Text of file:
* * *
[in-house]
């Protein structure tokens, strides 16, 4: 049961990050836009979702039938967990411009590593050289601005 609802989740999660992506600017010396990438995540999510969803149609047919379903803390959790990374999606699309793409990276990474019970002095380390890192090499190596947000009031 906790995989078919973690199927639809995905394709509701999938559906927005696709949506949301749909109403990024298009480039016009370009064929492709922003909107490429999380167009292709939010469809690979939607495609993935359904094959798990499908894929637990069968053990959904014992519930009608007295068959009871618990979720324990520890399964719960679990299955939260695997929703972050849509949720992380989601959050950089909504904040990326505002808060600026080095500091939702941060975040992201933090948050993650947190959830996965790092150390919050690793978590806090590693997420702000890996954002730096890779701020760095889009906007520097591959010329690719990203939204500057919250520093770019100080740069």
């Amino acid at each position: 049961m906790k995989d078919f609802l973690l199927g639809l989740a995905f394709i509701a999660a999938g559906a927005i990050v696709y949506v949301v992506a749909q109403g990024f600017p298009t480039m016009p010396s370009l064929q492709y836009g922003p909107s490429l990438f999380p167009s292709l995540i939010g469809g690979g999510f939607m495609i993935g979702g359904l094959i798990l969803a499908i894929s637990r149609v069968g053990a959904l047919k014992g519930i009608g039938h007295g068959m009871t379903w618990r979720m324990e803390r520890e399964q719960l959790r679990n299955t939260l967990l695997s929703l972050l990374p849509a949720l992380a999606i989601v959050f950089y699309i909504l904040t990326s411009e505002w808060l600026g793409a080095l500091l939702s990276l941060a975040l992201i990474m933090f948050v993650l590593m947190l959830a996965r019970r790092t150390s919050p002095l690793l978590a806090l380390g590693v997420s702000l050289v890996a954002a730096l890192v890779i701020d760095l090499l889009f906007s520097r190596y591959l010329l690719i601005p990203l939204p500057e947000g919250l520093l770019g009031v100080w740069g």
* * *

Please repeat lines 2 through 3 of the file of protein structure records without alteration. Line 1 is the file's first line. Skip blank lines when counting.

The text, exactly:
């Protein structure tokens, strides 16, 4: 049961990050836009979702039938967990411009590593050289601005 609802989740999660992506600017010396990438995540999510969803149609047919379903803390959790990374999606699309793409990276990474019970002095380390890192090499190596947000009031 906790995989078919973690199927639809995905394709509701999938559906927005696709949506949301749909109403990024298009480039016009370009064929492709922003909107490429999380167009292709939010469809690979939607495609993935359904094959798990499908894929637990069968053990959904014992519930009608007295068959009871618990979720324990520890399964719960679990299955939260695997929703972050849509949720992380989601959050950089909504904040990326505002808060600026080095500091939702941060975040992201933090948050993650947190959830996965790092150390919050690793978590806090590693997420702000890996954002730096890779701020760095889009906007520097591959010329690719990203939204500057919250520093770019100080740069």
């Amino acid at each position: 049961m906790k995989d078919f609802l973690l199927g639809l989740a995905f394709i509701a999660a999938g559906a927005i990050v696709y949506v949301v992506a749909q109403g990024f600017p298009t480039m016009p010396s370009l064929q492709y836009g922003p909107s490429l990438f999380p167009s292709l995540i939010g469809g690979g999510f939607m495609i993935g979702g359904l094959i798990l969803a499908i894929s637990r149609v069968g053990a959904l047919k014992g519930i009608g039938h007295g068959m009871t379903w618990r979720m324990e803390r520890e399964q719960l959790r679990n299955t939260l967990l695997s929703l972050l990374p849509a949720l992380a999606i989601v959050f950089y699309i909504l904040t990326s411009e505002w808060l600026g793409a080095l500091l939702s990276l941060a975040l992201i990474m933090f948050v993650l590593m947190l959830a996965r019970r790092t150390s919050p002095l690793l978590a806090l380390g590693v997420s702000l050289v890996a954002a730096l890192v890779i701020d760095l090499l889009f906007s520097r190596y591959l010329l690719i601005p990203l939204p500057e947000g919250l520093l770019g009031v100080w740069g």